Big Box Retailers

Large electronics retailer chains typically operate a recycling programme that provides Australians with a convenient way to recycle their chargers. The companies may partner with an Australian environmental agency or organise the recycling campaign using internal resources. Consumers take their chargers to an electronics chain's shop and drop the charger into a very large recycling box. Some large electronics shop chains offer incentives for recycling electronics, such as discounts or rebates on new and used items. Electronics chains promote their recycling programmes through electronic and print media.

Organise a Recycling Campaign

Statistics vary among Australian states, but the common denominator does not vary at all. A large majority of Australians do not recycle their electronics. The best way to dispose of chargers properly involves organising a recycling campaign within neighbourhoods or even just within families and friends. Australians organise recycling campaigns by sending out flyers to alert neighbours of the campaign's date and contacting local governments to publicise the campaign on their websites. When the collection day arrives, campaign organisers collect expired chargers and deliver the chargers to SITA or electronics shop collection boxes.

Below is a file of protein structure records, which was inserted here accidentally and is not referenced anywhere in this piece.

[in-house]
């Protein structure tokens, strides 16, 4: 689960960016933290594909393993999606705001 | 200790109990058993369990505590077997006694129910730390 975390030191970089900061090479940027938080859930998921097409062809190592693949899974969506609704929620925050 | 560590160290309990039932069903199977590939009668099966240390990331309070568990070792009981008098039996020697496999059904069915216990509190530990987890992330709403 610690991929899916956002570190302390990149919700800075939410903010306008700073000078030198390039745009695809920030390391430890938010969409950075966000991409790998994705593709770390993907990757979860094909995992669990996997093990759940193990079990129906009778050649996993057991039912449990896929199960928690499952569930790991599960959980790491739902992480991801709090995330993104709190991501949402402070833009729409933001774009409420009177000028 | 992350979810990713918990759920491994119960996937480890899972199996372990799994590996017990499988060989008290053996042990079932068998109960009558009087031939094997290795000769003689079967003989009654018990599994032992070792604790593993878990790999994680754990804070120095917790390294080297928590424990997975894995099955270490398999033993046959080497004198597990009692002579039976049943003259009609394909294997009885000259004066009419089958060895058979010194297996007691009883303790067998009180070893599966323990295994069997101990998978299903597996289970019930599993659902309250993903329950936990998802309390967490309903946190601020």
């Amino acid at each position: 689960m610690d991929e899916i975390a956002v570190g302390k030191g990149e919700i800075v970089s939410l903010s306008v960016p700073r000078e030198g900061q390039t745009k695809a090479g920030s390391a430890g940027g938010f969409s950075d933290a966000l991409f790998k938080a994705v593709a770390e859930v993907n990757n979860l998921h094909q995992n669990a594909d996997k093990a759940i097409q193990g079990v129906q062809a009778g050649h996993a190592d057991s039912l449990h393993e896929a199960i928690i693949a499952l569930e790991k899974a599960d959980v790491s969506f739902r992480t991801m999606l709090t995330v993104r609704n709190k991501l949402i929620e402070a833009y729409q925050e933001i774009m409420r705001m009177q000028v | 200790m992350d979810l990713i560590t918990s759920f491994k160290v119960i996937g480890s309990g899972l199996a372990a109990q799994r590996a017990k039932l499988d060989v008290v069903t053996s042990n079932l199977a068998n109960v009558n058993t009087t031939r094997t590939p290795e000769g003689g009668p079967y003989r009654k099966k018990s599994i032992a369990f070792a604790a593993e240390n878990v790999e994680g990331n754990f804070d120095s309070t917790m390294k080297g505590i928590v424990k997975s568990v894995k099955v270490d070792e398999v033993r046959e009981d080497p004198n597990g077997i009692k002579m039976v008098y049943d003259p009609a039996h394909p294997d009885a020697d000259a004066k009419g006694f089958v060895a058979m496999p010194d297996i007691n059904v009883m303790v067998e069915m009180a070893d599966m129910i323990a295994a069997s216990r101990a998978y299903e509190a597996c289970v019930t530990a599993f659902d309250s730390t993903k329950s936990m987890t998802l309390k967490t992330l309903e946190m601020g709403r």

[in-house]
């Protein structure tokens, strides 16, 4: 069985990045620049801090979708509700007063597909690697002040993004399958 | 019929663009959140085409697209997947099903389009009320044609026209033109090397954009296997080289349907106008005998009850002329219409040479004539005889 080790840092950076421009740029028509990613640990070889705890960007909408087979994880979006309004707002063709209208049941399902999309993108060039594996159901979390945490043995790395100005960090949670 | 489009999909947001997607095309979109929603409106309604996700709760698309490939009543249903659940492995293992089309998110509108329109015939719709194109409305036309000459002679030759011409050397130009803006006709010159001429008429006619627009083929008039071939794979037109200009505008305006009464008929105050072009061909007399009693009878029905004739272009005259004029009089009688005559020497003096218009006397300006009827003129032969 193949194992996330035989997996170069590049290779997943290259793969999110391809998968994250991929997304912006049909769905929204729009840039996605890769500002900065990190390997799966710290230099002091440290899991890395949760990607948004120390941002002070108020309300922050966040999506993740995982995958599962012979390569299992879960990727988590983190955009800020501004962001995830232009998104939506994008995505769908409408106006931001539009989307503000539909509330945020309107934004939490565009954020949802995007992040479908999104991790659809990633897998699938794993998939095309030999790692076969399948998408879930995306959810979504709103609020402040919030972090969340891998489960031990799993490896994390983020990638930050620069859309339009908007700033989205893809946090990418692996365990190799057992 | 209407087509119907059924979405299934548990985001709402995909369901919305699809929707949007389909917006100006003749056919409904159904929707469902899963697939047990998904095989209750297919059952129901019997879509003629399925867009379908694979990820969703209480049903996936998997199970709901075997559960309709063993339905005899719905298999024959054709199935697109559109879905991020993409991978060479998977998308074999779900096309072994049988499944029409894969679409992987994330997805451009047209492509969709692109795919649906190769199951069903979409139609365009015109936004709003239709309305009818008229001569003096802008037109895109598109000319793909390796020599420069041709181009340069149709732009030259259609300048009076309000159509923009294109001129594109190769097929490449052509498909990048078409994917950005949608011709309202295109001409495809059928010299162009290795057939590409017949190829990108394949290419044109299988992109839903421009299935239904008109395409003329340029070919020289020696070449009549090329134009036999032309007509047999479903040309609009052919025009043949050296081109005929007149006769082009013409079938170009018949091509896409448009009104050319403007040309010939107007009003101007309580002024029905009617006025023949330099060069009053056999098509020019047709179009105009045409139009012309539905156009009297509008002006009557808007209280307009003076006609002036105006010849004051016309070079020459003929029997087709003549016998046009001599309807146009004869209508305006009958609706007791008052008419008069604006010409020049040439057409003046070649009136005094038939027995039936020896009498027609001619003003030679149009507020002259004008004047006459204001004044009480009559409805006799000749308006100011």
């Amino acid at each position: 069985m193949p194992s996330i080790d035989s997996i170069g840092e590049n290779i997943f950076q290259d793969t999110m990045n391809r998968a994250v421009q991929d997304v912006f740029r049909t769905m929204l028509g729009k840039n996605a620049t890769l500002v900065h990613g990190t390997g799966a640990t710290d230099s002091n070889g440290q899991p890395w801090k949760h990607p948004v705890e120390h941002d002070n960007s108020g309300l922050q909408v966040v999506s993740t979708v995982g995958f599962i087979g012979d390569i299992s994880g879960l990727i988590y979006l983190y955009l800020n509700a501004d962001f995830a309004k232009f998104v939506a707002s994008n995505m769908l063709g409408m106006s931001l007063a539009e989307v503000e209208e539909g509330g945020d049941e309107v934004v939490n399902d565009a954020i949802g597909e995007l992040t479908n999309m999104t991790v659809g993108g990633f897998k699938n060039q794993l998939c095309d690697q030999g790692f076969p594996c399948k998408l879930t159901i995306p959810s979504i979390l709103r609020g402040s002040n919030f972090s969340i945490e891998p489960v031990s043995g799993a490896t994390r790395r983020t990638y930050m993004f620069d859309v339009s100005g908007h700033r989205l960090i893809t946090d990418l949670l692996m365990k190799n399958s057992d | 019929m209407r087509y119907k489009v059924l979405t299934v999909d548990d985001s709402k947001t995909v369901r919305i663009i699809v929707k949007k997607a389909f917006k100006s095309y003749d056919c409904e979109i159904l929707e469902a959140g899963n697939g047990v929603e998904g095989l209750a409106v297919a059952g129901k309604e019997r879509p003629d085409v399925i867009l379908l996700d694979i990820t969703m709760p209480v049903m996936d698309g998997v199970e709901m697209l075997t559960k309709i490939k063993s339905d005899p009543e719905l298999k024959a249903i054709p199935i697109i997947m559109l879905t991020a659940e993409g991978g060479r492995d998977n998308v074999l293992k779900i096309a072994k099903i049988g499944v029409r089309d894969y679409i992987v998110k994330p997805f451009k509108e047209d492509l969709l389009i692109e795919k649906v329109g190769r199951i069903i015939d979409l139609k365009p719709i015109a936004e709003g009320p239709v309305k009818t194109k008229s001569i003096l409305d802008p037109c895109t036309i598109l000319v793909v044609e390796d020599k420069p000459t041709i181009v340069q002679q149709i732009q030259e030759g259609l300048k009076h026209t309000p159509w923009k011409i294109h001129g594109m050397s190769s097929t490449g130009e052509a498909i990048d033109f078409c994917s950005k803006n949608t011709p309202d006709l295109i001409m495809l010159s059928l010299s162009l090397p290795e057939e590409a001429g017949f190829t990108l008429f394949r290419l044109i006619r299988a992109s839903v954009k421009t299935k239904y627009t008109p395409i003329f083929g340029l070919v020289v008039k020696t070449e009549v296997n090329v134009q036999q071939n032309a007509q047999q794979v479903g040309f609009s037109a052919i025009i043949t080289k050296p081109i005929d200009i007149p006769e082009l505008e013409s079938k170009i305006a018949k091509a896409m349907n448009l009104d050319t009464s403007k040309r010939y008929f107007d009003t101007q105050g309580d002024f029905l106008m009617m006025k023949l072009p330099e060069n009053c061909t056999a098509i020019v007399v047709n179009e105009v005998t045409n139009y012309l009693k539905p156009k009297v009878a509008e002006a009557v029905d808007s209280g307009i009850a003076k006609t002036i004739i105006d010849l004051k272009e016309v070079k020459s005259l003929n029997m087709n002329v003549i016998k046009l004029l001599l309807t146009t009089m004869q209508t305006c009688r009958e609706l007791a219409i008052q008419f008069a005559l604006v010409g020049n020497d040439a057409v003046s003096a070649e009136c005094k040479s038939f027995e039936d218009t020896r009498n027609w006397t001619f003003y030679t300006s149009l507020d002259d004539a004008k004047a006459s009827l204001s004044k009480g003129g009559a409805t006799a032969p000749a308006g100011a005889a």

Government Programmes

The Australian government does not operate a formal recycling programme. However, the government provides useful information on how to recycle electronics products on the environmental agency pages of its website. Australians need to contact their state and municipal governments to learn about recycling programmes for electronics, such as chargers. Many local governments organise annual recycling drives that includes the establishment of drop boxes for the collection of expired chargers and other electronics. The local governments typically organise the recycling drives on the same date each year to breed familiarity with the eco-friendly practice of recycling electronics.

How to Buy Chargers on eBay

Recycling chargers enhances the environment, as well as provides manufacturers with a cheaper way to construct charger models. You have several options for recycling chargers, including accessing SITA and government organised recycling programmes. Australians can also take the initiative to organise their own charger recycling drives that include friends, family members, and neighbours. After you recycle an expired charger, you can easily purchase another charger by shopping on eBay for a new or used replacement. Simply type keywords into eBay's search engine to return a short list of seller candidates. The most important piece of information may be the enlarged charger photograph that allows you to detect any imperfections associated with the charger offered for sale.